Featured on Why Evolution is True

Well, yesterday didn’t turn out as I expected.

I’ve been following Jerry Coyne’s Why Evolution is True blog for a couple of years, so I know he likes to receive reader input on occasion. He had recently posted a link to a video on a child interacting with a gorilla at a zoo (http://whyevolutionistrue.wordpress.com/2013/08/27/so-human-in-aspect/) so I decided to send him this photo of me as a child interacting with a monkey in Zambia. Jerry responded very quickly and asked if I knew the species, I didn’t, but a quick search seemed to identify it as a Blue Monkey.

34 - Matthew with Bungy

I also gave Jerry a little detail about the circumstances of my family being in Zambia and why I was following his blog. Jerry immediately showed an interest in my story and asked for more detail. The result was a rapid brain dump of my experience of leaving my faith and a post on his blog (http://whyevolutionistrue.wordpress.com/2013/08/28/leaving-faith-behind-a-readers-story/).

I am touched that Jerry thought my story worth telling and I fear that I have not given the it justice. There is much to tell and it is impossible to make it succinct.

One thing that did become clear to me during my exchange with Jerry is that it has been far more emotional than I normally acknowledge. Not because of leaving the faith but because of the change in dynamics between those I love and call friends. It’s not that I am judged (at least I am not aware that I am) and it’s not that I am rejected (I’m not), it’s simply that on a basic level all my emotional interactions have changed and not always in an obvious way. Mostly it is in deeply subtle ways and it takes a long time to notice.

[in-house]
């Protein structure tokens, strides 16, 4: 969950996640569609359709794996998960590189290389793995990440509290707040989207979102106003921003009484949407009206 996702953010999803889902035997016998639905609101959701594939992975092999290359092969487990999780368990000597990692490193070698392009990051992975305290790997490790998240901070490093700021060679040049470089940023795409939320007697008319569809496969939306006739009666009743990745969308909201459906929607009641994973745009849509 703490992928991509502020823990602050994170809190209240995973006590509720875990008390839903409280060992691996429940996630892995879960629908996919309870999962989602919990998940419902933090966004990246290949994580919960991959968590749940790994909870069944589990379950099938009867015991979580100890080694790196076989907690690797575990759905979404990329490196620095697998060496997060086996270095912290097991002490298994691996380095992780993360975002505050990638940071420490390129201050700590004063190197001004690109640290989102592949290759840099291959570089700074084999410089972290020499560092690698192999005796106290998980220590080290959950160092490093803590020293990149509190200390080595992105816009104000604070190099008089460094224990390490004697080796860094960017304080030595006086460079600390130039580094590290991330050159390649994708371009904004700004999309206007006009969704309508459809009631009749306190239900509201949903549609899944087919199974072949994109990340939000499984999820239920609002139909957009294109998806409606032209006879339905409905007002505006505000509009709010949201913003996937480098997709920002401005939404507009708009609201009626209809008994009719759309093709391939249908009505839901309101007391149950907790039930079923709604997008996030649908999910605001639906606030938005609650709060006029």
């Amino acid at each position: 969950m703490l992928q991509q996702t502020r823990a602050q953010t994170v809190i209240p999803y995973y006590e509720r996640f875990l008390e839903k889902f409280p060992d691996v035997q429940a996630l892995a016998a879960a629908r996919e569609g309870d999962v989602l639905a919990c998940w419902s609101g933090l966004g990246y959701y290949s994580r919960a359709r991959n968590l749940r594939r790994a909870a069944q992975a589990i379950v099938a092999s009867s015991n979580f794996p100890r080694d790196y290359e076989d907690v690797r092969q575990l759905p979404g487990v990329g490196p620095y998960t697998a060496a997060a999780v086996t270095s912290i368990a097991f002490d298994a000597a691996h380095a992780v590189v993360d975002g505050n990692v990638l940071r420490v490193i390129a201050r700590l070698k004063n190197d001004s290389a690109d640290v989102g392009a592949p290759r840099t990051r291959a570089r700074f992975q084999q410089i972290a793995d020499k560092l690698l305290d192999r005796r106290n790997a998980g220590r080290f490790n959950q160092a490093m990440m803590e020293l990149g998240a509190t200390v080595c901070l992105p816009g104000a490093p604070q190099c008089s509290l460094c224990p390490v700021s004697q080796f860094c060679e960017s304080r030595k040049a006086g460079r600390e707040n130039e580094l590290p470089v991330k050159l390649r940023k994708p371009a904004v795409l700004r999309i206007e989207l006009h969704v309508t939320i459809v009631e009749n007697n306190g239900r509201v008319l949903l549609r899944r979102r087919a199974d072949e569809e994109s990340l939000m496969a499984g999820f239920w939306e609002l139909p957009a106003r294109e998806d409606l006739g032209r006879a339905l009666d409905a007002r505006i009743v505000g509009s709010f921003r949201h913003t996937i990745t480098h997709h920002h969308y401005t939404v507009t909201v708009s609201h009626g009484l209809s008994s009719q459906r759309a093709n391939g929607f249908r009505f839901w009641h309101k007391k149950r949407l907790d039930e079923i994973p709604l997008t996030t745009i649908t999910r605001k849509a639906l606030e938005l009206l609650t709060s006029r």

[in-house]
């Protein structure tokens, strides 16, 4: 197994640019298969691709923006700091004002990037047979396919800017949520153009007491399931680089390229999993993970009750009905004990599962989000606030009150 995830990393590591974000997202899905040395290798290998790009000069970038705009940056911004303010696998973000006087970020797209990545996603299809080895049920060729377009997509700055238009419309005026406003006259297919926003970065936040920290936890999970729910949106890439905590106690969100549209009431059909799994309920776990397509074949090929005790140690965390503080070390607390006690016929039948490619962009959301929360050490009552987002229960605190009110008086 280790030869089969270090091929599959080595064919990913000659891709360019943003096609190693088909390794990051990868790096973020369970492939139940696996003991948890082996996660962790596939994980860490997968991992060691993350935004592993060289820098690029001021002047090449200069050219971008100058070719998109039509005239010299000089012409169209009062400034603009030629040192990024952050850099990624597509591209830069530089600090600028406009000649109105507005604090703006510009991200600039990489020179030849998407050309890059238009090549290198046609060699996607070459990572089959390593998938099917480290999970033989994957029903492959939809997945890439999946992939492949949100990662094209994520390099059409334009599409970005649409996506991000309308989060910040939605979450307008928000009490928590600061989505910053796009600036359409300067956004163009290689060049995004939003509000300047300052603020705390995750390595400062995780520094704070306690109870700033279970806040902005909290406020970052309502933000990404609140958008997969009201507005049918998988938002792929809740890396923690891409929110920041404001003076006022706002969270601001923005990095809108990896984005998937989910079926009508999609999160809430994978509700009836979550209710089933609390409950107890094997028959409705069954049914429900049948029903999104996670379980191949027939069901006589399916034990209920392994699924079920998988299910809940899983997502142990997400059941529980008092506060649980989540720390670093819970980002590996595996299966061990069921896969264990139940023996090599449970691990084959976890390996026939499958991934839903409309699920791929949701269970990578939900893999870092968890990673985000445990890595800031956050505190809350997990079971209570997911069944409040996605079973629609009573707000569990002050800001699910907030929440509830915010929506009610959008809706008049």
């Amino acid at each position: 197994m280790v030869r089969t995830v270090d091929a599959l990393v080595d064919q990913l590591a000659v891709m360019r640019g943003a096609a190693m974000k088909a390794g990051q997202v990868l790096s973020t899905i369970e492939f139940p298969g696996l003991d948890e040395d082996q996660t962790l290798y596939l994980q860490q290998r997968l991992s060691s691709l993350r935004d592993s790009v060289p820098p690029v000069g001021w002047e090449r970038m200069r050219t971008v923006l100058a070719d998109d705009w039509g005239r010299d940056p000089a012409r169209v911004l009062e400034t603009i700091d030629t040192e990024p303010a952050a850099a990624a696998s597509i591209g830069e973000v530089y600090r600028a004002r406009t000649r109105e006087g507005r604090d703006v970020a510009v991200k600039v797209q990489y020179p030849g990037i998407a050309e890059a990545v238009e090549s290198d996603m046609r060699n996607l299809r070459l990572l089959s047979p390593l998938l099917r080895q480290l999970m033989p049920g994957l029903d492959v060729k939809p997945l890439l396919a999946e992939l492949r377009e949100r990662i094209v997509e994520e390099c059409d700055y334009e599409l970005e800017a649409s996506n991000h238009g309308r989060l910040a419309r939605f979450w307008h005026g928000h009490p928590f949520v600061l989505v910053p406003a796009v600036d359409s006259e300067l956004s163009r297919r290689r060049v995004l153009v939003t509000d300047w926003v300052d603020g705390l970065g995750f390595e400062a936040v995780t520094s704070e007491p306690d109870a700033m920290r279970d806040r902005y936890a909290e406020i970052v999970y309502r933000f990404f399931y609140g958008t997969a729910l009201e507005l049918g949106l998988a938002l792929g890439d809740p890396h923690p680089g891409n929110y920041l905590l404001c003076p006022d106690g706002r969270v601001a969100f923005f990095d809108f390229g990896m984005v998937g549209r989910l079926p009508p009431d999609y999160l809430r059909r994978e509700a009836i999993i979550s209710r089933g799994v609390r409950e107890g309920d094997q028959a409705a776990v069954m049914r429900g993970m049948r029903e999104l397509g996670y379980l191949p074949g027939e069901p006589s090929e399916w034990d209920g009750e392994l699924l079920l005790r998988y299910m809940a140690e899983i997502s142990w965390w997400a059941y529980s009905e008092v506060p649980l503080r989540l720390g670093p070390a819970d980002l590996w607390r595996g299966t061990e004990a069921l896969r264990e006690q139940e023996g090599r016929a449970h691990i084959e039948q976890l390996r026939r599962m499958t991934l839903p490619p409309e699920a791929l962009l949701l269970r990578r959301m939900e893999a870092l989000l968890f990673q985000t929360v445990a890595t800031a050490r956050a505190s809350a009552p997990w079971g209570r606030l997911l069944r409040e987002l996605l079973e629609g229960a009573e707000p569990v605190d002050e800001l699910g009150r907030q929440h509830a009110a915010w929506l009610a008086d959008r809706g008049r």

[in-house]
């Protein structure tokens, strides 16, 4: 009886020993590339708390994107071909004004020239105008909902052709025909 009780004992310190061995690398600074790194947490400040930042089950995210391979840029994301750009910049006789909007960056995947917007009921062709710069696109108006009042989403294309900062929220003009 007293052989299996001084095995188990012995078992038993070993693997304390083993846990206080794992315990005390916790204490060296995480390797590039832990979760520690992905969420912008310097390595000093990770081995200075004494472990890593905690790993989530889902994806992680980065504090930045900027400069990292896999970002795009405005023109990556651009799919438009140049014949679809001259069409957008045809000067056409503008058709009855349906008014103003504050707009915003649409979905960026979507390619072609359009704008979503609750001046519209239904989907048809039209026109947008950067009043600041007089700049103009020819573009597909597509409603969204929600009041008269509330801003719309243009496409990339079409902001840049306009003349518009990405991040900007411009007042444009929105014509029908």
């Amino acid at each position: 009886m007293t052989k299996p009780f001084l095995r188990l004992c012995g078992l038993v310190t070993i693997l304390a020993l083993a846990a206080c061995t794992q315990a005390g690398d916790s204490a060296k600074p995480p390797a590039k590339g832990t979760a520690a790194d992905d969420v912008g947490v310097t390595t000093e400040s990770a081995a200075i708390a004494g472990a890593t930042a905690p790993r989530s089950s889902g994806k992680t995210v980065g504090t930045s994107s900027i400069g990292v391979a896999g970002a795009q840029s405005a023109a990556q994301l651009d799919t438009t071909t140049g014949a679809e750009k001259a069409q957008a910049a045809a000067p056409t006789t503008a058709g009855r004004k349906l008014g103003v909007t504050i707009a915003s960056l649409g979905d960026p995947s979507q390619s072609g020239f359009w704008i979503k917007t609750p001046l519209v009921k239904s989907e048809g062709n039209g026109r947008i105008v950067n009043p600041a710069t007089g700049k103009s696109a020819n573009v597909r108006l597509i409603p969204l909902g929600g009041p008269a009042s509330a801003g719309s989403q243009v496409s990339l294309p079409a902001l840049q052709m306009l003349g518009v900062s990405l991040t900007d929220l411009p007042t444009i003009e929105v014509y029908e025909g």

As I hint in my piece for Jerry, I waver constantly in my attitude towards Christianity and over the years this has taken its toll too. This is stuff I need to process to make sense of. I’ve made the intellectual journey, that was easy; the harder part is now sifting through the results and I’m clearly not done there yet.

That said; I’d like to thank Jerry for his interest and his kind offer to tell my story, it is appreciated. I’d also like to thank those who have come here from Jerry’s blog, the spike in visits has eclipsed my previous best day by a significant factor. I predicted 100x but I think it’s actually more like 50x. I have also gained some new subscribers, so thank you to you too.

I am now off to read the comments on Jerry’s post, I suspect I’m in for some serious limey loving.

Can Science (dis)prove God?

My last post (https://confessionsofayec.wordpress.com/2012/08/01/pondering-the-effectiveness-of-prayer/) neatly leads into a question that I have pondered a little recently.

Two blogs that I read have published very good articles on the subject and very conveniently they take opposing views.

In the yes camp there is http://whyevolutionistrue.wordpress.com/2012/06/27/can-science-test-the-supernatural-yes/ and in the no camp there is http://nwrickert.wordpress.com/2012/06/27/science-and-the-supernatural-2/.

Having pondered it and re-read the two posts above (which I do recommend) I have come to the conclusion that Neil is right and scientific tests on the claims of the religious are not tests on the supernatural. The supernatural will remain untestable because scientific tests by definition can only be on the natural. Let’s ignore for the moment that the supernatural is a moving goalpost anyway.

However, that’s not all.

There is a valid conclusion based on these tests, and that is; with the testable claims of the religious coming up false, it is valid to conclude that there is no supernatural entity. But it is not a proven fact.

If Jerry Coyne was in fact correct then I don’t think that Richard Dawkins would have made the ‘not quite sure’ quote that made a lot of press earlier this year (http://www.telegraph.co.uk/news/religion/9102740/Richard-Dawkins-I-cant-be-sure-God-does-not-exist.html).

Neil is also right at the end of his blog to say that this is about honesty. Jerry should have been more clear and honest in his piece, what he should have stated was that its valid to conclude that there is no supernatural because the testable claims that believers make are consistently shown to be wrong when scientific rigour is applied.

It might be a subtle distinction, but it is very important to be accurate and bravo to Neil for picking up on that.